The Journal of Shelter Medicine and Community Animal Health (JSMCAH) is an independent online journal published by the Association of Shelter Veterinarians. JSMCAH publishes original research, case studies, professional guidelines, and review articles relevant to shelter and community animal health, behavior, and welfare. This includes a variety of topics such as companion animal epidemiology, shelter population management, spay-neuter programs, access to care programs, spectrum of care, community services, public health, disaster response, and veterinary forensics. Learn more >>
Editorial and Publishing Policies
The Journal of Shelter Medicine and Community Animal Health (JSMCAH) is committed to complying with the core practices outlined by the Committee on Publication Ethics (COPE; https://publicationethics.org/core-practices). Authors, reviewers, and editors should familiarize themselves with, and adhere to, these practices.
Authorship confers credit and has important professional and financial implications. It also implies responsibility and accountability for published work. The practice of including gift, guest, or ghost authorship is considered unacceptable and each author should meet all four of the following criteria as recommended by the International Committee of Medical Journal Editors (ICMJE):
- Substantial contributions to the conception or design of the work; or the acquisition, analysis, or interpretation of data for the work; AND
- Drafting the work or revising it critically for important intellectual content; AND
- Final approval of the version to be published; AND
- Agreement to be accountable for all aspects of the work in ensuring that questions related to the accuracy or integrity of any part of the work are appropriately investigated and resolved.
Those who contribute substantially to the work but do not meet all criteria for authorship should be recognized as non-author contributors in the acknowledgments section. Those who assist with the work to provide limited administrative support or proofreading do not necessarily need to be acknowledged unless they also contributed to the work in more substantive ways.
The JSMCAH requires authors to use the CRediT Contributor Roles Taxonomy to categorize author and non-author contributions to the study on the title page. https://casrai.org/credit/
The corresponding author is the member of the author group who will be responsible for communicating with other authors as well as with the journal during the submission, peer review, revision, and publication process. The corresponding author should make sure that all co-authors and non-author contributors who are credited approve the manuscript before submitting it to the journal for consideration for publication.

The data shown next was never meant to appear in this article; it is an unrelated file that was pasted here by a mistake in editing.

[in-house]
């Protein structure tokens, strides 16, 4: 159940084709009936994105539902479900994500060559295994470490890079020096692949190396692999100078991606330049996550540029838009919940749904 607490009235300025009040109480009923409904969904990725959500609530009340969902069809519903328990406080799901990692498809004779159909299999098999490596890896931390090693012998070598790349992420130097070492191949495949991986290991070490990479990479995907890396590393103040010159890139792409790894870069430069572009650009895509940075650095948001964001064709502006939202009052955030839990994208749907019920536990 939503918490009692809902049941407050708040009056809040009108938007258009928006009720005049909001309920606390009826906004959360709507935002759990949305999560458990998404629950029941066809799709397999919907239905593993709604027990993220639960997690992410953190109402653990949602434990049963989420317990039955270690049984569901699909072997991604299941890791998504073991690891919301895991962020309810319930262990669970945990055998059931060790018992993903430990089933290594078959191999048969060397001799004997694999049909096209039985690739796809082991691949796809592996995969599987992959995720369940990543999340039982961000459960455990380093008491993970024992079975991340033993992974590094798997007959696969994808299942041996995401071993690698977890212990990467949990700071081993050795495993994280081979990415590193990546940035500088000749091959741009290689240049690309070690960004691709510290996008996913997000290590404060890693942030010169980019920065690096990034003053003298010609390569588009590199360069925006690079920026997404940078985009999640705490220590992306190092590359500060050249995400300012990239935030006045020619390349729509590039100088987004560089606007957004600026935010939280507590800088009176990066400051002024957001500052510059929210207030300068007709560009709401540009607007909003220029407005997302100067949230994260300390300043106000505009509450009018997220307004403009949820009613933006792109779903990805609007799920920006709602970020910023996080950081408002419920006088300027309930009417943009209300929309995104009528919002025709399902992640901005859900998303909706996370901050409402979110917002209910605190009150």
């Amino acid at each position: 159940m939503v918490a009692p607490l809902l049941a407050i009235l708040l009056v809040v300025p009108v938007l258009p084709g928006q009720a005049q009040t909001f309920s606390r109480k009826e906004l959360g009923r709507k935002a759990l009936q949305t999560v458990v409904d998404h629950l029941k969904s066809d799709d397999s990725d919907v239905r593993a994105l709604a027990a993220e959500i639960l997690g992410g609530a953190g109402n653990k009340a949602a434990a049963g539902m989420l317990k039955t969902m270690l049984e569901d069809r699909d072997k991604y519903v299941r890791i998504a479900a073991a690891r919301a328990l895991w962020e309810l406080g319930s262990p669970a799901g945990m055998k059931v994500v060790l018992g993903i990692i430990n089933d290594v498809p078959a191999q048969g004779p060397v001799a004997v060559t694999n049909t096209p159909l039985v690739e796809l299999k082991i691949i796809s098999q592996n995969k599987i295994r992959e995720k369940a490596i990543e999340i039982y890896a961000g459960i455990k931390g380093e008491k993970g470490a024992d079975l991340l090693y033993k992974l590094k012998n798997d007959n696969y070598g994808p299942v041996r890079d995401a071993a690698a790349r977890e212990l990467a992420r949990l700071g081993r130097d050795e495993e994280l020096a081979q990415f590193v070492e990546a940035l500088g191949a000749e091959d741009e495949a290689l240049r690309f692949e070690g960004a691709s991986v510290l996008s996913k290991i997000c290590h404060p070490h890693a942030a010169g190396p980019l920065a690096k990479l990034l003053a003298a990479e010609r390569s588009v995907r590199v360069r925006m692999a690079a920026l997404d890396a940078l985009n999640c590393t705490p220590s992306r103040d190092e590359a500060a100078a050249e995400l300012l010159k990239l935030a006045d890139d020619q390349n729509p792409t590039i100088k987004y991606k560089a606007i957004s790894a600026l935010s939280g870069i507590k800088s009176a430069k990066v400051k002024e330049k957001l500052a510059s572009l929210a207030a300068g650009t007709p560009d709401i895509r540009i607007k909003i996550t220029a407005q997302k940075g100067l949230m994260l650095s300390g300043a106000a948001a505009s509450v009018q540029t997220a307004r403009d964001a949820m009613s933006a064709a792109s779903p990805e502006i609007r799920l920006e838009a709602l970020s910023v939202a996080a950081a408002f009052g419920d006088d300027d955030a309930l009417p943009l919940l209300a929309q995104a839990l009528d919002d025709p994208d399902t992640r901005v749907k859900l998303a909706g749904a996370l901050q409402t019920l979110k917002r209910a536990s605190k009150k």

When a work is conducted by a large group of authors (e.g., consortium, multi-institutional), JSMCAH follows the guidelines put forward by the International Committee of Medical Journal Editors (ICMJE).
Authorship and AI tools
JSMCAH follows the World Association of Medical Editors (WAME) recommendations regarding authorship and AI tools. Briefly, there are three recommendations that apply to authors:
- Chatbots cannot be authors
- Authors should be transparent when chatbots are used and provide information on how they were used
- Authors are responsible for work performed by a chatbot
The software that powers JSMCAH, Open Journal Systems, is in the process of implementing WAME's fourth recommendation, that editors need appropriate tools to help them detect content generated or altered by AI. JSMCAH will implement these tools as they become available.
The JSMCAH advises authors to use the CRediT Contributor Roles Taxonomy to categorize non-author contributions to the study. https://casrai.org/credit/ Contributors should be acknowledged for the specific roles they played in the development of the scholarly work other than authorship, e.g., creating the artwork for the graphical abstract. Since their inclusion implies their support of the content, they should approve the paper and agree to be recognized.
We encourage authors to submit their data file(s) to a data repository, which creates a DOI and can make the data easier to locate. A link to the study data that is stored in a shared repository can be included in the Supplementary Material. Alternatively, data can be uploaded directly to Supplementary Material.
Here are some suggestions for general-purpose data repositories:
- FigShare (https://help.figshare.com/article/figshare-account-limits) - Free, 20GB limit
- Mendeley Data - Free, 10GB limit
- Open Science Framework - Free, 50GB limit
- Zenodo - Free, 50 GB limit
- Dryad - $120/data package per publication
Clinical and research ethics, and informed consent
Authors should ensure that all use of animals for research is responsible and humane, and, where applicable, does not result in significant delay to shelter outcome, or result in their euthanasia. The editors of JSMCAH reserve the right to reject manuscripts on ethical or welfare grounds when, in their opinion, studies involve unnecessary pain, distress, suffering, harm, or potential harm to animals or people.
Surveys or interviews must be conducted in such a way as to create no significant risk of professional, legal, social, or financial harm to the participant. This means that researchers must take adequate steps to safeguard the privacy, dignity, and safety of participants when confidential information is collected. This can be accomplished by approaching sensitive topics with care and/or through anonymous responses or deidentification of data.